How does everyone else teach stopping/turning/go/back on a youngster?

Do you all think Im doing okay and please feel free to give me advice on things to do with him or what to do next.. Especially need help with the motorway bridge :)

Kudos to everyone who reads this

Sarah & Ricoh
     
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    07-27-2010, 09:53 AM
  #2
Yearling
When starting a youngster I do a lot of groundwork. (I am not digging at you, but I am curious why you don't agree with lunging?) Leading and whoa are the first and foremost. They need to walk calmly and quietly beside me, not ahead or behind. When they get strong I set them back with a pop on the lead. Backing on the ground, I start by wiggling the lead. Often they will move back from it because they don't know what it is and when you praise them for doing so it reinforces the backing. If they don't automatically move back there are a few ways I've seen it handled. You can pop the lead and tell them back(I am a HUGE advocate for vocal commands, IMO it can only help when you go to get on him because he has an idea what you want from him, the cues haven't changed), get a "carrot stick" and slowly swing it in front of you as you walk toward them. I've seen some kinda stomp toward them to get the initial backing while wiggling the lead.
I taught my gelding the cue,"walk on" pretty young, it has helped a lot on the lunge and then when I started him under saddle. That way if he got sticky feet I could tell him to walk on and he knows I want him to slowly move off.
Whoa is something I constantly work on with most horses. Even if they seem to have a good stop I review it,lol. To make sure they have it I use a long rope and whoa them before backing away to the end of the rope and standing there. If they try to walk off I set them back with a pop on the lead immediately and whoa them again. You must be firm about this and not give in the slightest bit, Whoa is a BIGGIE and they HAVE to get it. If they continue to want to walk off back them quickly to exactly where you had them originally. As they improve I walk around both sides of them, back to the center, closer and farther, all the time keeping them whoa'd.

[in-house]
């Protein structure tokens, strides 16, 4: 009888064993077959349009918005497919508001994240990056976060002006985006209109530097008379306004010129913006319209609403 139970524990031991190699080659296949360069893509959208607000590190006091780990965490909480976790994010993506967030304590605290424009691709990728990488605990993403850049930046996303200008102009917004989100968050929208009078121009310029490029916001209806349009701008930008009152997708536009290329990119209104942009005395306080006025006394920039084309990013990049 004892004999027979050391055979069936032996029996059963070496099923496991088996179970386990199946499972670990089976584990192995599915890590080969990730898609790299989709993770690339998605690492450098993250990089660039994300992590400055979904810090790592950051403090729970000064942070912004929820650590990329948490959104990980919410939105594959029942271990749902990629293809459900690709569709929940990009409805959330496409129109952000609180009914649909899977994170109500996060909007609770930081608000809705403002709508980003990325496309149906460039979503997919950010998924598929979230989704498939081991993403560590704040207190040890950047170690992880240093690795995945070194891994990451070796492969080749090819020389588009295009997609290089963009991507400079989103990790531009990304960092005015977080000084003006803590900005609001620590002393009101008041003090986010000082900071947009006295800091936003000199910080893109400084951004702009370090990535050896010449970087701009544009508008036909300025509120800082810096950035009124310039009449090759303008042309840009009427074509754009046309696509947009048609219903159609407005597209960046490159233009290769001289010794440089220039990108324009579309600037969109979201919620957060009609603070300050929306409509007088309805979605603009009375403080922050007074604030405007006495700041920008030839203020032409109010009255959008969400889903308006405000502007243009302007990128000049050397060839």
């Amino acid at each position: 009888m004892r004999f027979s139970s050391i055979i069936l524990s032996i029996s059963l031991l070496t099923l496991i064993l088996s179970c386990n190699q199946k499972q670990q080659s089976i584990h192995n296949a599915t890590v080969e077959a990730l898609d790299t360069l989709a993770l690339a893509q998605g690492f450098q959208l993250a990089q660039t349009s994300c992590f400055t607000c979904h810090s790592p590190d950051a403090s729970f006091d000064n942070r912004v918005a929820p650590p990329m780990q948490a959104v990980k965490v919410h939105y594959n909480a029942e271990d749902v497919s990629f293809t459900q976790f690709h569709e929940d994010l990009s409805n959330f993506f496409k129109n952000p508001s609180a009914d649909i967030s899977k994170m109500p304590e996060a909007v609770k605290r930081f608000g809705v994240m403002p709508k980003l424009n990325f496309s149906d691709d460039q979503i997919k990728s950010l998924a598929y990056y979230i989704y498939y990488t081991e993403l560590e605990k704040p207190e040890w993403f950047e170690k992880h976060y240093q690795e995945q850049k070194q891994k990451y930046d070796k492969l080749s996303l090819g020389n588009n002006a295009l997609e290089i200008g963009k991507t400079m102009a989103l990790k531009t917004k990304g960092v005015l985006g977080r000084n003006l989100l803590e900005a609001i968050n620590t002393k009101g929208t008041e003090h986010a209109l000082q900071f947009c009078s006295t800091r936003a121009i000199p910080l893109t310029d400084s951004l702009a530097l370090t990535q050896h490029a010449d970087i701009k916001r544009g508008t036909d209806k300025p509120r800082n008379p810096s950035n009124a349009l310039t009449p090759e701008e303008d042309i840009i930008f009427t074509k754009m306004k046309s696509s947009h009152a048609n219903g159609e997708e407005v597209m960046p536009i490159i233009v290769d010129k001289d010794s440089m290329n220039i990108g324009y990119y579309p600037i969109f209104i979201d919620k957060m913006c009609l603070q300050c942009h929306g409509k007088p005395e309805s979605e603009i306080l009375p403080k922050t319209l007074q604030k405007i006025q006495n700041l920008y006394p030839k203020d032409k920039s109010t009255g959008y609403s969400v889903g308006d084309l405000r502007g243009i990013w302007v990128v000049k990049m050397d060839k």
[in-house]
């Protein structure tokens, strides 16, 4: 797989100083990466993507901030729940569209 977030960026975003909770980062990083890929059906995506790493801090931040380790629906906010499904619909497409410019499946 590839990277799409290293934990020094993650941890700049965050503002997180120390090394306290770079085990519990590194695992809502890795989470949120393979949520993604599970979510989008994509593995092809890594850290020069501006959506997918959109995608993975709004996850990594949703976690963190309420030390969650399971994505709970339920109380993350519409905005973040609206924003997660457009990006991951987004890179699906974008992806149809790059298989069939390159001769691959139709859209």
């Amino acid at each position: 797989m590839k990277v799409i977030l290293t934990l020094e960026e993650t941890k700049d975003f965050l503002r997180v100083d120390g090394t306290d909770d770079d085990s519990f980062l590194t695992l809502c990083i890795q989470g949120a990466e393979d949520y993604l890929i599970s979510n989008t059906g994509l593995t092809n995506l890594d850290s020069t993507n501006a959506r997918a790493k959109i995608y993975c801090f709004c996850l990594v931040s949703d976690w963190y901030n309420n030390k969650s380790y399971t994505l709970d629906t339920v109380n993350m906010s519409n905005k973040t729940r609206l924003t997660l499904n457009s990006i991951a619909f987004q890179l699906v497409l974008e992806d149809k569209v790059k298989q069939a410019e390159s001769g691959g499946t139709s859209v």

Do you have a bare back pad? That is what I typically use when introducing the saddle/girth. This way it's not as heavy and they get used to having something snug on their belly. After a few times I pull out the old endurance saddle and strap it on, I don't know if it actually makes a difference but it makes me feel better knowing if they should roll with it there is no horn(that has to be uncomfortable!). I would keep the line on him at first so that if he wigs out you have a way to control him a little. If he is fine let him loose in a confined area and watch him. He may buck and hollow out but he will figure it out. I find it helps to do other groundwork while they are wearing the saddle because it takes their mind off of the thing stuck to their back.
     
    07-27-2010, 10:42 AM
  #3
Weanling
Thanks :) its not that I don't agree with lungeing, its more I prefer to long line(2 lines) because single line lungeing puts their balance out a bit and can create the wrong bend through their body due to it being unnatural. I can't really explain sorry :S that's bad.

Yeah well he's really good at walking and backing. Iv been doing that since I got him and correcting him the moment he doesnt move where I want him to. I also use voice commands so im hoping he'l back on command soon if I carry on being consistent because I feel that'll be really helpful :) Hope im making sense.
Thanks :)
     
    07-27-2010, 10:56 AM
  #4
Weanling
Both the goodies under the bridge and a chain over his nose (just so when he bolts he hits the chain and stops - then praise him and make certain the chain is loostened (they can stay tight after engaging them).

Take your time - sounds like you've done a good job up to now working on his respect for you and his confidence in you. He's young but if this doesn't fix it then helping him adjust to new scary things with a buddy will help him learn to handle them on his own.